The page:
Anna Weiner (Photo: Russell Perkins)
As a contributing writer for The New Yorker, Anna Wiener files dispatches from San Francisco that home in on the Silicon Valley’s human stories with a subtlety elided by consumer data sets and algorithmic models. Contextualized by her own professional experience at a succession of Bay Area internet platforms, she’s plumbed LinkedIn-friendly headlines about earnings reports and funding rounds in order to interrogate the culture: the restrictive gatekeeping of seed accelerators and venture capital, the unlikely marriage of California bohemianism with corporate libertarianism, and the lonely homogeneity of modern, online cities. By analyzing the structures behind the tech industry’s most valuable and ubiquitous products, she conveys these phenomena as natural, if not inevitable, byproducts.
Wiener’s memoir Uncanny Valley maps her own coming-of-age during the Valley’s 2010s rush, as well as the industry’s simultaneous loss of innocence. Frustrated at her dead-end assistant job with a New York literary agency, she jumps at the opportunity to join a short-lived ebook start-up, then sets west to work at a series of big-data SaaS (Software as a Service) companies that promise excitement and equity in exchange for cultish devotion. As a support specialist, she inadvertently finds herself witness to Gamergate, Pizzagate, data breaches, and the ad-tech surveillance boom that fed the 2016 election. The Bay Area, and soon the nation, are seized by palpably unsustainable wells of funding, and the visible indicators of gaping income inequality in the city itself are viewed as markers of progress. Eschewing the caffeinated, self-referential keenness that defined the decade’s online writing, Wiener is cerebral and diagnostic in her observance of escalating corporate surveillance.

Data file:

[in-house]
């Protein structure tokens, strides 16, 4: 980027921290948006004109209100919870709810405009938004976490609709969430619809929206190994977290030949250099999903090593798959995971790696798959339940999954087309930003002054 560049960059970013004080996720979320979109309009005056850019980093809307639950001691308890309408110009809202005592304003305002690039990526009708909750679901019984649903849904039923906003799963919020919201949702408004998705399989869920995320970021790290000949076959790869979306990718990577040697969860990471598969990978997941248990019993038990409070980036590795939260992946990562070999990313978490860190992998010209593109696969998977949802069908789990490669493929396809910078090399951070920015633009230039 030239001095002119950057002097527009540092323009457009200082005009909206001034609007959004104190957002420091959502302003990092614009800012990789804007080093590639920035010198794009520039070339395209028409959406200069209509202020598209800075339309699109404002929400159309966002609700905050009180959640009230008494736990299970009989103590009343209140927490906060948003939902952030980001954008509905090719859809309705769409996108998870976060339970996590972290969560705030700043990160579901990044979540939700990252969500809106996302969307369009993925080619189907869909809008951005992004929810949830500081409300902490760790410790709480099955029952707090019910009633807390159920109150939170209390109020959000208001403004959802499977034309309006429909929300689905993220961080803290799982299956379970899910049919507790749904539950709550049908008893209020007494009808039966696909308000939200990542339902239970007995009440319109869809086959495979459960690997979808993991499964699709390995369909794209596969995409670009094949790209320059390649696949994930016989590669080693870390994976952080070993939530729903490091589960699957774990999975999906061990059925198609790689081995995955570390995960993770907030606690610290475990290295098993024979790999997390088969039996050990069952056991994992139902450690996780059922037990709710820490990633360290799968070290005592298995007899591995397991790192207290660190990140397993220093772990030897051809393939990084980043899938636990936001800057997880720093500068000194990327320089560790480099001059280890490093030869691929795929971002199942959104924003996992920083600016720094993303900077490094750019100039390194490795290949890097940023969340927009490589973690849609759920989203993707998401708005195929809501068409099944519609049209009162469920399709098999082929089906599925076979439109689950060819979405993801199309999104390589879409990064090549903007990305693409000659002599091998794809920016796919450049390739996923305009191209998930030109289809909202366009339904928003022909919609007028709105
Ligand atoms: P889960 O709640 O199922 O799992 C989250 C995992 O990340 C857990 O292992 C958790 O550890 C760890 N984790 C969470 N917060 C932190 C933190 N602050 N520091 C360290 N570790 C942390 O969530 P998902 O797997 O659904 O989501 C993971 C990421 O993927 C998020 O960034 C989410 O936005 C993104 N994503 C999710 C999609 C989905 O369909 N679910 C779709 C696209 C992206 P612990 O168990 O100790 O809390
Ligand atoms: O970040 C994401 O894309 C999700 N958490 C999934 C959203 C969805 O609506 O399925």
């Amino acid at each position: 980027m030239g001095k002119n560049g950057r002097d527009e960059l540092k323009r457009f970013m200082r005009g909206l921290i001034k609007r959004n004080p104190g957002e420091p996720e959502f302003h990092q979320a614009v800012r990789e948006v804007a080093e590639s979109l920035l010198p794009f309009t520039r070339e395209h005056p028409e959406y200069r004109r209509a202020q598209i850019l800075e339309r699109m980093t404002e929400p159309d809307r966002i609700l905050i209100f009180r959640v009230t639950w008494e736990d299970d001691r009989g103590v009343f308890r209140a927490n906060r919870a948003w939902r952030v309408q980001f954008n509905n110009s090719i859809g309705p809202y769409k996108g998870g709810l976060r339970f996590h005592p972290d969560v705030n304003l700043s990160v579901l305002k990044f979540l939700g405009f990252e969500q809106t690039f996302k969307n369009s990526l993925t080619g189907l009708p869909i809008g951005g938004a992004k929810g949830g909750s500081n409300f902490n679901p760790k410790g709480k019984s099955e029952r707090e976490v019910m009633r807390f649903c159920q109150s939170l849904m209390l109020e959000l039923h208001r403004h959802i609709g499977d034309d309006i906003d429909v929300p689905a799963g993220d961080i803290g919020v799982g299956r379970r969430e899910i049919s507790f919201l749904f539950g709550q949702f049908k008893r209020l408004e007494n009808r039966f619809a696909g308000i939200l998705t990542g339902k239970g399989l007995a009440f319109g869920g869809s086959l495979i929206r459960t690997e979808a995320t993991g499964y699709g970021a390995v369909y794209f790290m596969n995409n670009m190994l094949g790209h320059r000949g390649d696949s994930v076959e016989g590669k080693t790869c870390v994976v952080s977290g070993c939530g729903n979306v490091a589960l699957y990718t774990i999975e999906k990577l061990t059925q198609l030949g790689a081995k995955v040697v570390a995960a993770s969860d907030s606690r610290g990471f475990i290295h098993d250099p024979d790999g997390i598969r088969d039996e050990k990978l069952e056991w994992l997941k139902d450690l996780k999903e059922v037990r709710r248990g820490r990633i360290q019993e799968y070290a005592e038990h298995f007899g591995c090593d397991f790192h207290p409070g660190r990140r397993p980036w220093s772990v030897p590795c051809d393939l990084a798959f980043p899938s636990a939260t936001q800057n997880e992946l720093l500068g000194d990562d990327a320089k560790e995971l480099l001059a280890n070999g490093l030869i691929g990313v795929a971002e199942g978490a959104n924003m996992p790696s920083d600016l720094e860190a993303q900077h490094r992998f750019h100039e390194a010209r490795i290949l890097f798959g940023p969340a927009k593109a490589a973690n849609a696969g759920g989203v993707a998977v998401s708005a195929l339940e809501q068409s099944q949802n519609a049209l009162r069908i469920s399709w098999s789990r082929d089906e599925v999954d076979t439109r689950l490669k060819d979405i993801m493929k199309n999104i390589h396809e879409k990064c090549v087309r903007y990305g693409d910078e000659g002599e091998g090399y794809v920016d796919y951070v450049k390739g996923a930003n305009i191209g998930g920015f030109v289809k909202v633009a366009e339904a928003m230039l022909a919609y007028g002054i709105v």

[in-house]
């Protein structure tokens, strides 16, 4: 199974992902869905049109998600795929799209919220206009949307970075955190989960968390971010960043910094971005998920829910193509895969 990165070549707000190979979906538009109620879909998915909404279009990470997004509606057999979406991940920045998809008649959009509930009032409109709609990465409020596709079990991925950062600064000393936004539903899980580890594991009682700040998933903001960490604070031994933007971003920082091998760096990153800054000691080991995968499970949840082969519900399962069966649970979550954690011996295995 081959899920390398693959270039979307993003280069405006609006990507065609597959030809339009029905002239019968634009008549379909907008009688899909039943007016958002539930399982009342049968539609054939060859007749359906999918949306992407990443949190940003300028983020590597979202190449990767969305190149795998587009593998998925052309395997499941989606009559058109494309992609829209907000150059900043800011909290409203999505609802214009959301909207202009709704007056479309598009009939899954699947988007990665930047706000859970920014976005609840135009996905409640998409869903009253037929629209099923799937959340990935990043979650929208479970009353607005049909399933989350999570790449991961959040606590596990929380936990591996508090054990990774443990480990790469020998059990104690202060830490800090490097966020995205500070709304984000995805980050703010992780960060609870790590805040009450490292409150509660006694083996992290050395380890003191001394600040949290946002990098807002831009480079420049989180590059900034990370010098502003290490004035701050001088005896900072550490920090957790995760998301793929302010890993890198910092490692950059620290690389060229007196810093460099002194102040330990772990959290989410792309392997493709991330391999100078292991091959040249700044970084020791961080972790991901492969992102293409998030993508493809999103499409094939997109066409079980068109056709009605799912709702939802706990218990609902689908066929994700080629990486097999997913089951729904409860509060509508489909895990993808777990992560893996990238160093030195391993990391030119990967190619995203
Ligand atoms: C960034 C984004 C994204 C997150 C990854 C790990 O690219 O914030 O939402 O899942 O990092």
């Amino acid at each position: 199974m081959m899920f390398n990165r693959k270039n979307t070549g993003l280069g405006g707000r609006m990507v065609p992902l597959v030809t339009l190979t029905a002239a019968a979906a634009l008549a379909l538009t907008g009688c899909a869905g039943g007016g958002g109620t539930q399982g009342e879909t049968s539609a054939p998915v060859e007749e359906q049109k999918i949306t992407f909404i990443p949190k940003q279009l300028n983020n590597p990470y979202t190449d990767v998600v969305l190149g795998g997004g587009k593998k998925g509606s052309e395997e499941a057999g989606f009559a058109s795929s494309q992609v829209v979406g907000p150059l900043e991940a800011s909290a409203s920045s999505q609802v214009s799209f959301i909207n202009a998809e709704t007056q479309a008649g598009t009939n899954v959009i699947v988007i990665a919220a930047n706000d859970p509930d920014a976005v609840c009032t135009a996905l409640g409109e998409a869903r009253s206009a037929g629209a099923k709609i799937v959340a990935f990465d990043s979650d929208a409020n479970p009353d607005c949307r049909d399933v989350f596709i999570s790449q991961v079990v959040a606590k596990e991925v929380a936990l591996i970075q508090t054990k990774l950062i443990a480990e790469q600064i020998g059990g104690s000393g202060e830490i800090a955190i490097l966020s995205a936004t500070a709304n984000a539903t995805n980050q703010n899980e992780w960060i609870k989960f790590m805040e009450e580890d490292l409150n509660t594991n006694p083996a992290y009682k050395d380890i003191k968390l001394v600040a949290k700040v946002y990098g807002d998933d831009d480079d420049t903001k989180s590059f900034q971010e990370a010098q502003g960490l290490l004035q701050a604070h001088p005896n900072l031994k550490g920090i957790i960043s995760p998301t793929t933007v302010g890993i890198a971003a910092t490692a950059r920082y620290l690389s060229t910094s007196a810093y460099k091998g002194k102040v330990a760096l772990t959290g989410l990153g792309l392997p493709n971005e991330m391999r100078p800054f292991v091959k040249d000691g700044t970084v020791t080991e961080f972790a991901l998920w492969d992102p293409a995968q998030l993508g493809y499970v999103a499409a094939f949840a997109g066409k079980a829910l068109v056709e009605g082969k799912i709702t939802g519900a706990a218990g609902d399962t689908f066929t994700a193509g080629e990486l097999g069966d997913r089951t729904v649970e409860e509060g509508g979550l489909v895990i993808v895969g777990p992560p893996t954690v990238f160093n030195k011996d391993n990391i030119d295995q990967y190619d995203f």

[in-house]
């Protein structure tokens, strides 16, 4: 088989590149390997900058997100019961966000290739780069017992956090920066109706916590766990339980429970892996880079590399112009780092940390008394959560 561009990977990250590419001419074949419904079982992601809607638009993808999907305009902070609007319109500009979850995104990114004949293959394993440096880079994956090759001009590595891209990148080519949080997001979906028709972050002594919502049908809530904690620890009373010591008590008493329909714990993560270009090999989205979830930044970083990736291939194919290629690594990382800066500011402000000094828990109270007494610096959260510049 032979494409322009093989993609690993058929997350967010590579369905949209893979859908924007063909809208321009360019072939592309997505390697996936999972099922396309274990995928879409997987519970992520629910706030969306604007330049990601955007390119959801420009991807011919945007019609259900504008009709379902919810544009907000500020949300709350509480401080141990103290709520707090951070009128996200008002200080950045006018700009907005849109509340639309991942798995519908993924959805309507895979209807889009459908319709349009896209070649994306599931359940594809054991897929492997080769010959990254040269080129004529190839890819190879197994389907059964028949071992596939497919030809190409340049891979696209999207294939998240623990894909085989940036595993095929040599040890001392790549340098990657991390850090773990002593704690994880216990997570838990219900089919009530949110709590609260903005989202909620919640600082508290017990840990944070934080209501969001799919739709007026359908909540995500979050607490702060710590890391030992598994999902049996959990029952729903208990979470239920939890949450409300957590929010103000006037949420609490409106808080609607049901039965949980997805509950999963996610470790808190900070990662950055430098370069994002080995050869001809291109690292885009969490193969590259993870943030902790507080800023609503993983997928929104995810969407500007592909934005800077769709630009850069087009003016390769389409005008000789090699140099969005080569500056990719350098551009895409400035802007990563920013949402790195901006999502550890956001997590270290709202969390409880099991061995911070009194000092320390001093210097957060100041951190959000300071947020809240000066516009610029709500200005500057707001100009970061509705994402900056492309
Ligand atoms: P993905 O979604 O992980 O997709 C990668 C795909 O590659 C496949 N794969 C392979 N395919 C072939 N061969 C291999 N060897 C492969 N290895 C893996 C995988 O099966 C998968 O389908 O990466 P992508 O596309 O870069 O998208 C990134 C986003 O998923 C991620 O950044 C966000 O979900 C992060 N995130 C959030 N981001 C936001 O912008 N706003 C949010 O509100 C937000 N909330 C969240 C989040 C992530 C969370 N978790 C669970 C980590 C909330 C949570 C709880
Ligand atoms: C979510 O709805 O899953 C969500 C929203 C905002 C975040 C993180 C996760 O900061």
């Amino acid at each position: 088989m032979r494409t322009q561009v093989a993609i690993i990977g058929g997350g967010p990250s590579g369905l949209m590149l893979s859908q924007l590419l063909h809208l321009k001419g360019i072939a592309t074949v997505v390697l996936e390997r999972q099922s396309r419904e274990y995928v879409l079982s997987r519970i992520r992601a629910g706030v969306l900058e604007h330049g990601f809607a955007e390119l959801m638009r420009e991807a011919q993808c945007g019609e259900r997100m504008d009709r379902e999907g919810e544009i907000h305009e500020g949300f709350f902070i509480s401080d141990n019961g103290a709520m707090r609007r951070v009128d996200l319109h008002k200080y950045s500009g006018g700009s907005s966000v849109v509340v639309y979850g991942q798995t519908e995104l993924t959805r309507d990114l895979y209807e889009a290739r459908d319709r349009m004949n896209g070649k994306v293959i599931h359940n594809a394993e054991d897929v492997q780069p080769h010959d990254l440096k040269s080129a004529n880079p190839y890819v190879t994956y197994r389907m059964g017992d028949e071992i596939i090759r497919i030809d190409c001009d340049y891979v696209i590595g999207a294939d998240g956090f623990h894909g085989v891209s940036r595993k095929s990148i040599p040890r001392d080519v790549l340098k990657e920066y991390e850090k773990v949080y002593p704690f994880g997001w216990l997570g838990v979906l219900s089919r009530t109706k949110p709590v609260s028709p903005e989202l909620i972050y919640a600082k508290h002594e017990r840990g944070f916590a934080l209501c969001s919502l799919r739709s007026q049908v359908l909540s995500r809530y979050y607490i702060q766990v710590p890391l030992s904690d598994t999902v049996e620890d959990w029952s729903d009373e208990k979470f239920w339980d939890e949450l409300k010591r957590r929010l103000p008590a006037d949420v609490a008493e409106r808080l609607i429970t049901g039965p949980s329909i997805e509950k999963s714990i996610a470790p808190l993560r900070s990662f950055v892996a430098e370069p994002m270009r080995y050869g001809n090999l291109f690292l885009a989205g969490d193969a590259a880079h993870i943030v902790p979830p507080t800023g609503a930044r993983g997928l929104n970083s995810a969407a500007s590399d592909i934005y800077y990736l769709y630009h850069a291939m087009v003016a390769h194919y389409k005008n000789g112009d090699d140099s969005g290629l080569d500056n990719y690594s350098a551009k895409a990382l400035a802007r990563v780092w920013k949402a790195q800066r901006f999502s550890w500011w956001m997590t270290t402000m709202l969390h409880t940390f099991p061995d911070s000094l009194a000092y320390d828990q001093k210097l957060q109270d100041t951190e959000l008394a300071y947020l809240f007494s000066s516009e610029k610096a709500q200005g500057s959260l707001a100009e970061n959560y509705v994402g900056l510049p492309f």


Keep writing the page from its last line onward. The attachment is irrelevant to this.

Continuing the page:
I first emailed Anna in early 2016 to express my appreciation of her n+1 story on start-up burnout; at the time I’d been pulling eighty-hour weeks at a doomed Flatiron District data start-up, and her portrayal of infantilizing conformity, circular marketing speak, and opaque executive boys’ clubs seemed remarkably true to my own experience. In December 2019, we met at a bar in her native Brooklyn neighborhood, which, like San Francisco, has been transformed by coworking spaces, fluorescent fast-casual chains, and a shiny new arena that houses a professional basketball team owned by a consortium of local tech czars.
I’m interested in the idea of a professional meritocracy. You write about, on the one hand, being conditioned by traditional liberal arts values, and then landing in Silicon Valley where the “meritocracy” is almost flipped. It’s less about degrees and accomplishments than hustle, ambition, and the ability to sell oneself. Looking back, which of those, if either, do you find more empowering?
I wouldn’t call either one empowering. I think they just have their own rules, their own networks. In practice, the two value systems aren’t that different—it seems to come down to marketing. Publishing has a ton of problems. Gatekeeping, tiny networks, compensation low enough that, when combined with the emphasis on cultural capital, is prohibitive and exclusive. I’m a beneficiary of this—I went on five networking coffee dates, a chain of referrals, before being sent the job listing for the assistant position I took in publishing.